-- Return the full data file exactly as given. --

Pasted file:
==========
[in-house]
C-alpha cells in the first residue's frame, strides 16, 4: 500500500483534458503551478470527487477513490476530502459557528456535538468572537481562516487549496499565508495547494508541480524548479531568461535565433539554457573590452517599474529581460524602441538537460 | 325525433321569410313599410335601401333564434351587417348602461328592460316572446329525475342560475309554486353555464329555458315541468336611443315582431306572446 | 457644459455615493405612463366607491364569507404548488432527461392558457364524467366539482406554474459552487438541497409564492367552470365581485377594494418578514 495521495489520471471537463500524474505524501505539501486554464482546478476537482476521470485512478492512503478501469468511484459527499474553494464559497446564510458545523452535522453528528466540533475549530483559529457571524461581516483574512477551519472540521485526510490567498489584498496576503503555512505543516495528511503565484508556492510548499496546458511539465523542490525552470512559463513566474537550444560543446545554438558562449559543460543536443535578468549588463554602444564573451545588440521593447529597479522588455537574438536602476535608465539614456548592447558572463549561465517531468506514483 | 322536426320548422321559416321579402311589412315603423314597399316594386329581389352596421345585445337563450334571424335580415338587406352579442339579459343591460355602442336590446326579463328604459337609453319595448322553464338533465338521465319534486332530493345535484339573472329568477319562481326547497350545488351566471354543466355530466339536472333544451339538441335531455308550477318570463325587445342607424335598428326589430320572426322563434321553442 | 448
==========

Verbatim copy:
[in-house]
C-alpha cells in the first residue's frame, strides 16, 4: 500500500483534458503551478470527487477513490476530502459557528456535538468572537481562516487549496499565508495547494508541480524548479531568461535565433539554457573590452517599474529581460524602441538537460 | 325525433321569410313599410335601401333564434351587417348602461328592460316572446329525475342560475309554486353555464329555458315541468336611443315582431306572446 | 457644459455615493405612463366607491364569507404548488432527461392558457364524467366539482406554474459552487438541497409564492367552470365581485377594494418578514 495521495489520471471537463500524474505524501505539501486554464482546478476537482476521470485512478492512503478501469468511484459527499474553494464559497446564510458545523452535522453528528466540533475549530483559529457571524461581516483574512477551519472540521485526510490567498489584498496576503503555512505543516495528511503565484508556492510548499496546458511539465523542490525552470512559463513566474537550444560543446545554438558562449559543460543536443535578468549588463554602444564573451545588440521593447529597479522588455537574438536602476535608465539614456548592447558572463549561465517531468506514483 | 322536426320548422321559416321579402311589412315603423314597399316594386329581389352596421345585445337563450334571424335580415338587406352579442339579459343591460355602442336590446326579463328604459337609453319595448322553464338533465338521465319534486332530493345535484339573472329568477319562481326547497350545488351566471354543466355530466339536472333544451339538441335531455308550477318570463325587445342607424335598428326589430320572426322563434321553442 | 448